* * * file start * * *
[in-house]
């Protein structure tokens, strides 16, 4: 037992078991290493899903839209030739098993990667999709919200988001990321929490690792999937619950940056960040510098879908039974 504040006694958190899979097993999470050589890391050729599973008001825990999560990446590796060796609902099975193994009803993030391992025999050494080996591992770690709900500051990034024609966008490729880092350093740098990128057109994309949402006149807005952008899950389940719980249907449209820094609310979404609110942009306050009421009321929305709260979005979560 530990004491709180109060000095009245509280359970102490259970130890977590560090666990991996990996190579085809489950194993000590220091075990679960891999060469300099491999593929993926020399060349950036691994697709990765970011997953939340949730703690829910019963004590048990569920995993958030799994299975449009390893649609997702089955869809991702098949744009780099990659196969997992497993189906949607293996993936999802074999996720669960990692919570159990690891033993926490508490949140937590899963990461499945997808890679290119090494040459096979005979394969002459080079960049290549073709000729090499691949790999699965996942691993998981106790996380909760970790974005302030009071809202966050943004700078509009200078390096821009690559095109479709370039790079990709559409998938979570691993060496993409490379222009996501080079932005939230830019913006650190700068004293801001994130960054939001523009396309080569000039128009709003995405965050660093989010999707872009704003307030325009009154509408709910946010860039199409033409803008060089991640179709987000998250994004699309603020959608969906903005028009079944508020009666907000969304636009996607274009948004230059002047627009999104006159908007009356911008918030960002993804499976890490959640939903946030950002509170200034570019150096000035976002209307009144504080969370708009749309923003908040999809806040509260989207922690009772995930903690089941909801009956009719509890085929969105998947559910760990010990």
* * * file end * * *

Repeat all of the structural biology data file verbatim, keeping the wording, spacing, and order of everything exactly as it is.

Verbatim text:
[in-house]
């Protein structure tokens, strides 16, 4: 037992078991290493899903839209030739098993990667999709919200988001990321929490690792999937619950940056960040510098879908039974 504040006694958190899979097993999470050589890391050729599973008001825990999560990446590796060796609902099975193994009803993030391992025999050494080996591992770690709900500051990034024609966008490729880092350093740098990128057109994309949402006149807005952008899950389940719980249907449209820094609310979404609110942009306050009421009321929305709260979005979560 530990004491709180109060000095009245509280359970102490259970130890977590560090666990991996990996190579085809489950194993000590220091075990679960891999060469300099491999593929993926020399060349950036691994697709990765970011997953939340949730703690829910019963004590048990569920995993958030799994299975449009390893649609997702089955869809991702098949744009780099990659196969997992497993189906949607293996993936999802074999996720669960990692919570159990690891033993926490508490949140937590899963990461499945997808890679290119090494040459096979005979394969002459080079960049290549073709000729090499691949790999699965996942691993998981106790996380909760970790974005302030009071809202966050943004700078509009200078390096821009690559095109479709370039790079990709559409998938979570691993060496993409490379222009996501080079932005939230830019913006650190700068004293801001994130960054939001523009396309080569000039128009709003995405965050660093989010999707872009704003307030325009009154509408709910946010860039199409033409803008060089991640179709987000998250994004699309603020959608969906903005028009079944508020009666907000969304636009996607274009948004230059002047627009999104006159908007009356911008918030960002993804499976890490959640939903946030950002509170200034570019150096000035976002209307009144504080969370708009749309923003908040999809806040509260989207922690009772995930903690089941909801009956009719509890085929969105998947559910760990010990």